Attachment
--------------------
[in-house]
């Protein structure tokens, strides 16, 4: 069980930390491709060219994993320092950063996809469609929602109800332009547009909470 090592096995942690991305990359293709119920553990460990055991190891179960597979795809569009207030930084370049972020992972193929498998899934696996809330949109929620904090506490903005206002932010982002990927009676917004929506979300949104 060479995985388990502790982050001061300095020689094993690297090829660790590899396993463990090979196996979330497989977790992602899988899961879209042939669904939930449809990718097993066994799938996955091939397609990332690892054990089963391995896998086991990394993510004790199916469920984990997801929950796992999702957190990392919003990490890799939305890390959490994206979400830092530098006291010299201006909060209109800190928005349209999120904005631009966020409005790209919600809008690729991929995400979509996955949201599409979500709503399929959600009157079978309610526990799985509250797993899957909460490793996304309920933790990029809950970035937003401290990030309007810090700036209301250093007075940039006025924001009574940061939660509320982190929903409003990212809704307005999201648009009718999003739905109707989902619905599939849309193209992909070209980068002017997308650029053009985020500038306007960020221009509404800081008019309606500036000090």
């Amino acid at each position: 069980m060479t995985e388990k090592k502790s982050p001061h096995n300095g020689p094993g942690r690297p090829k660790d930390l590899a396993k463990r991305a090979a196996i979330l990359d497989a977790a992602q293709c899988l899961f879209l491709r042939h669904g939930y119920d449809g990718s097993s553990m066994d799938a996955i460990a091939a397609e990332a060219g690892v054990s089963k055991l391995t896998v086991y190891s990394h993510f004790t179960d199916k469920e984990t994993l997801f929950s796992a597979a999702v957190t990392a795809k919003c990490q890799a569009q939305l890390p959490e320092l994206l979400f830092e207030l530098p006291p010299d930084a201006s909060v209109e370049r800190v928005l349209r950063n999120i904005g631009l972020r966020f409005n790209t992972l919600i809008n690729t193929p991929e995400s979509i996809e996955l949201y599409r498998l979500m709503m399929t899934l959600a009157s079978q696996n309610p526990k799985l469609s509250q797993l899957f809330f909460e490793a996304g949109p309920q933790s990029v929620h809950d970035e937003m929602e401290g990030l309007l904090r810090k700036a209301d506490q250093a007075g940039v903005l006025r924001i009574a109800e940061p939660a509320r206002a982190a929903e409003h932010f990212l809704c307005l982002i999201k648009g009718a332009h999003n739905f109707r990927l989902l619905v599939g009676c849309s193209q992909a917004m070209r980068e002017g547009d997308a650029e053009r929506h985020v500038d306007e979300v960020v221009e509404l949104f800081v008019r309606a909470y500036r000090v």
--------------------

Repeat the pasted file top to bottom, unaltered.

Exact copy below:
[in-house]
């Protein structure tokens, strides 16, 4: 069980930390491709060219994993320092950063996809469609929602109800332009547009909470 090592096995942690991305990359293709119920553990460990055991190891179960597979795809569009207030930084370049972020992972193929498998899934696996809330949109929620904090506490903005206002932010982002990927009676917004929506979300949104 060479995985388990502790982050001061300095020689094993690297090829660790590899396993463990090979196996979330497989977790992602899988899961879209042939669904939930449809990718097993066994799938996955091939397609990332690892054990089963391995896998086991990394993510004790199916469920984990997801929950796992999702957190990392919003990490890799939305890390959490994206979400830092530098006291010299201006909060209109800190928005349209999120904005631009966020409005790209919600809008690729991929995400979509996955949201599409979500709503399929959600009157079978309610526990799985509250797993899957909460490793996304309920933790990029809950970035937003401290990030309007810090700036209301250093007075940039006025924001009574940061939660509320982190929903409003990212809704307005999201648009009718999003739905109707989902619905599939849309193209992909070209980068002017997308650029053009985020500038306007960020221009509404800081008019309606500036000090």
């Amino acid at each position: 069980m060479t995985e388990k090592k502790s982050p001061h096995n300095g020689p094993g942690r690297p090829k660790d930390l590899a396993k463990r991305a090979a196996i979330l990359d497989a977790a992602q293709c899988l899961f879209l491709r042939h669904g939930y119920d449809g990718s097993s553990m066994d799938a996955i460990a091939a397609e990332a060219g690892v054990s089963k055991l391995t896998v086991y190891s990394h993510f004790t179960d199916k469920e984990t994993l997801f929950s796992a597979a999702v957190t990392a795809k919003c990490q890799a569009q939305l890390p959490e320092l994206l979400f830092e207030l530098p006291p010299d930084a201006s909060v209109e370049r800190v928005l349209r950063n999120i904005g631009l972020r966020f409005n790209t992972l919600i809008n690729t193929p991929e995400s979509i996809e996955l949201y599409r498998l979500m709503m399929t899934l959600a009157s079978q696996n309610p526990k799985l469609s509250q797993l899957f809330f909460e490793a996304g949109p309920q933790s990029v929620h809950d970035e937003m929602e401290g990030l309007l904090r810090k700036a209301d506490q250093a007075g940039v903005l006025r924001i009574a109800e940061p939660a509320r206002a982190a929903e409003h932010f990212l809704c307005l982002i999201k648009g009718a332009h999003n739905f109707r990927l989902l619905v599939g009676c849309s193209q992909a917004m070209r980068e002017g547009d997308a650029e053009r929506h985020v500038d306007e979300v960020v221009e509404l949104f800081v008019r309606a909470y500036r000090v």